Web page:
Shree 420: Why this Masterpiece from Raj Kapoor needs a revisit

The film asks: “Why are lectures on truth and honesty always given to the poor? While the rich live by cheating and continue to gather wealth?”

The nation-wide Coronavirus lockdown has highlighted the precarity and the struggles of migrant workers, who move from the rural countryside to urban centers in search of employment and better chances of socio-economic mobility. Many Bollywood movies have explored the journey and experiences of such workers; one of these is Raj Kapoor’s 1955 film, Shree 420. The film opens with the protagonist, Raj, travelling on a countryside road to the city of Bombay. Through Raj’s interactions with the city and its people, the themes of corruption, nationalism, class, and capitalism are brought up in this movie.

The movie shows us the city’s crowded streets, with people hurrying about their own business with no regard for the others around them. This disregard prompts Raj to ask, “is everyone in this city deaf?”. A beggar on the street presents Bombay as made up of “buildings of cement and hearts of stone”, suggesting the insensitivity and apathy of the city folk towards the labourers and migrants living there.


Still from the movie

Raj encounters the harshness of the city immediately when he finds out that there is no work available, and that one can only live by ‘420’ (cheating). He is deceived and robbed on the street right when he comes to the city – which seems to convey that in the brutal atmosphere of Bombay, one has to either become a conman or get conned. For immigrants like Raj, who have nothing and nobody in the city, survival depends on the goodwill and kind-heartedness of other migrant workers, who form a loose community.

His ‘pure’ and honest nature when he first arrives is perceived by the city-dwellers as foolish naiveté. The necessity to be deceitful is highlighted even before he reaches the city when he manages to hail a car ride by pretending to be unconscious. This theme of honesty and deceit is brought out early in the film when deception fetches him a car ride but being truthful gets him thrown out on the road. Instances such as these show that the corrupting nature of the city is not so much due to ‘bad influence’, but rather due to bare necessity.

However, it isn’t easy to completely justify corruption on the basis of necessity, because characters like Vidya show us that there is an element of personal agency too. One of the first transactions that Raj makes in the city is to sell or pawn away his honesty (a gold medal), which is symbolic. This can be read as the need to be deceitful in order to survive, or, as an act which displays Raj’s willingness to submit to the temptations of the city. It could also convey that in the exploitative system of capitalism, there is always a trade-off between gaining wealth and adhering to one’s principles/ethics.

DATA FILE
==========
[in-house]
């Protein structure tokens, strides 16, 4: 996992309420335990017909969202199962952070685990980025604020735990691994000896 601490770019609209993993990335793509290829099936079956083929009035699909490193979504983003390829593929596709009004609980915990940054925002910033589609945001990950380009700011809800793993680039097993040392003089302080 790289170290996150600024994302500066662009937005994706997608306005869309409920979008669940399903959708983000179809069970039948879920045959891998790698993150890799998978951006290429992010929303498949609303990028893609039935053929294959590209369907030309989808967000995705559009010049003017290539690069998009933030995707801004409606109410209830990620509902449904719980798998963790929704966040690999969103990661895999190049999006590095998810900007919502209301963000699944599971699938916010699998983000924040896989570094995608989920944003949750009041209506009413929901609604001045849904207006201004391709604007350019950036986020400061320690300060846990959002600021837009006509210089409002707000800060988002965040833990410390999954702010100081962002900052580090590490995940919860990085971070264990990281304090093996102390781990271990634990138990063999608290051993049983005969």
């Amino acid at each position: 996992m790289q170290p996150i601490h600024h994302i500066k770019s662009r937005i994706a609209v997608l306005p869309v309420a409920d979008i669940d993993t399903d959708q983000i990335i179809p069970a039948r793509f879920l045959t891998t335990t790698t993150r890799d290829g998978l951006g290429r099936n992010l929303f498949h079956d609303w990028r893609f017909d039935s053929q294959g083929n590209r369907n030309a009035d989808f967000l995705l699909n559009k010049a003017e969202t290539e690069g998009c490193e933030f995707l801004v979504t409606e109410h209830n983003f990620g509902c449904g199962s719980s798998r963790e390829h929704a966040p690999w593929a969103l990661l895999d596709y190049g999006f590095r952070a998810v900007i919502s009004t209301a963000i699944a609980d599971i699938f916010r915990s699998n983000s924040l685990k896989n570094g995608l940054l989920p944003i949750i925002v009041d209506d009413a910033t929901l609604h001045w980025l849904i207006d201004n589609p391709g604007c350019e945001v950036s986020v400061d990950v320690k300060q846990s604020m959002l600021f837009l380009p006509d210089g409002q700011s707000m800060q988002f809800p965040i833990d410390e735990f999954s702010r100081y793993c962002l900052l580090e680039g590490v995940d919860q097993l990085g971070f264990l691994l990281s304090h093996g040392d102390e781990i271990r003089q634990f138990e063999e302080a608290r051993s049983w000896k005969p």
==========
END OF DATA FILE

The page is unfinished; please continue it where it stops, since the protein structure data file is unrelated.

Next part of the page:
However, what is interesting is Raj’s explanation for why he chose the path of deceit. This highlights the close relationship between ‘corruption’ and class. He asks: “Why are lectures on truth and honesty always given to the poor? While the rich live by cheating and continue to gather wealth?” This idea is also reflected in Maya’s comment to him that; cheating on a small scale makes one a crook, but cheating on a larger scale makes you a philanthropist. It points to the exploitation inherent to a capitalist economy, which is usually not recognised by society in general or even the law in particular. This makes us question the narrow definition of ‘cheating’ under Section 420 (IPC), and points to the class interests which are favoured by it. That further raises the question of who is the real ‘420’, which is answered by the film’s title, Shree 420; hinting at the ‘respectable’, gentlemen’ class of crooks.

The theme of ‘class’ is prevalent throughout the film, especially through the imagery of the cramped footpath right in front of a grand, spacious mansion, which conveys the vast inequality between the classes. The film shows how one is pushed towards becoming self-centred and prioritizing self-interest by the structures of society; Raj states that “when [he] was starving, homeless, and begging for work, the world didn’t care…so why should [he] care about the world now [when he is rich]?”.

The film also conveys how the working classes too have bourgeois aspirations of marriage, wealth, luxury, and ‘honour’/’respect’. But these aspirations, for a majority, are unattainable. A corrupt businessman in the film states that he is “not selling houses, but selling a dream”; perhaps this shows us how the capitalist class not only exploits the lower classes as labourers, but also takes advantage of them as consumers of a bourgeois lifestyle.

The idea of nation and national identity is also significantly explored in the movie. The lyrics of the song, ‘Mera Joota Hai Japani’, explore the sentiment of nationalism in a globalising era where Raj’s shoes, pants, topi are imported, but his ‘heart’ is ‘Hindustani’. But does being ‘Hindustani’ really mean anything for Raj? The same nationalist sentiment is also invoked by a wealthy, bourgeois politician to advertise and sell tooth-powder in the film. This reminds us that nationalism can be and is co-opted by the bourgeoisie and the market to serve their own interests.

While the film provides a good critique of socio-economic inequality, perhaps it falls short at the end in presenting the path to equality as more focused ‘moral’, individual reform rather than through structural change.

Read Next: Podcast on the Migrant Workers Report during the Lockdown


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May 2024



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